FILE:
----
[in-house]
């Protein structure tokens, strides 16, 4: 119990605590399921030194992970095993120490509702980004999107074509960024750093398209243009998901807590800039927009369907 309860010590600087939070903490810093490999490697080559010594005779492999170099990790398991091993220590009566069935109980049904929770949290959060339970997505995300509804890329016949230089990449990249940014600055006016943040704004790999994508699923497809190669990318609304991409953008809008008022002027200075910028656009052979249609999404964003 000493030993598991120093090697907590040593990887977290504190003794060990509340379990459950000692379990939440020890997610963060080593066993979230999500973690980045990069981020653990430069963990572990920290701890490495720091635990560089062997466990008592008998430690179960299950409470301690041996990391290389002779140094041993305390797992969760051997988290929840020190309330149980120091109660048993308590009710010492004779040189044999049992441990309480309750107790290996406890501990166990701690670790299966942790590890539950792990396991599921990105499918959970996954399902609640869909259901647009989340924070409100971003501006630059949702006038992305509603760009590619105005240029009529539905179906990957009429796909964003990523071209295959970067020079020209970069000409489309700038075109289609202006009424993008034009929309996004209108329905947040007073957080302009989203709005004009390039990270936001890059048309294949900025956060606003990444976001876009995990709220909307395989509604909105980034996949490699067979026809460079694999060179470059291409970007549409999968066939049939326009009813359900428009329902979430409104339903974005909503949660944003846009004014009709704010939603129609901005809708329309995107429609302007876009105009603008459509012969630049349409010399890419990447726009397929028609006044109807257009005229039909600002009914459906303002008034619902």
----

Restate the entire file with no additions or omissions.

[in-house]
């Protein structure tokens, strides 16, 4: 119990605590399921030194992970095993120490509702980004999107074509960024750093398209243009998901807590800039927009369907 309860010590600087939070903490810093490999490697080559010594005779492999170099990790398991091993220590009566069935109980049904929770949290959060339970997505995300509804890329016949230089990449990249940014600055006016943040704004790999994508699923497809190669990318609304991409953008809008008022002027200075910028656009052979249609999404964003 000493030993598991120093090697907590040593990887977290504190003794060990509340379990459950000692379990939440020890997610963060080593066993979230999500973690980045990069981020653990430069963990572990920290701890490495720091635990560089062997466990008592008998430690179960299950409470301690041996990391290389002779140094041993305390797992969760051997988290929840020190309330149980120091109660048993308590009710010492004779040189044999049992441990309480309750107790290996406890501990166990701690670790299966942790590890539950792990396991599921990105499918959970996954399902609640869909259901647009989340924070409100971003501006630059949702006038992305509603760009590619105005240029009529539905179906990957009429796909964003990523071209295959970067020079020209970069000409489309700038075109289609202006009424993008034009929309996004209108329905947040007073957080302009989203709005004009390039990270936001890059048309294949900025956060606003990444976001876009995990709220909307395989509604909105980034996949490699067979026809460079694999060179470059291409970007549409999968066939049939326009009813359900428009329902979430409104339903974005909503949660944003846009004014009709704010939603129609901005809708329309995107429609302007876009105009603008459509012969630049349409010399890419990447726009397929028609006044109807257009005229039909600002009914459906303002008034619902």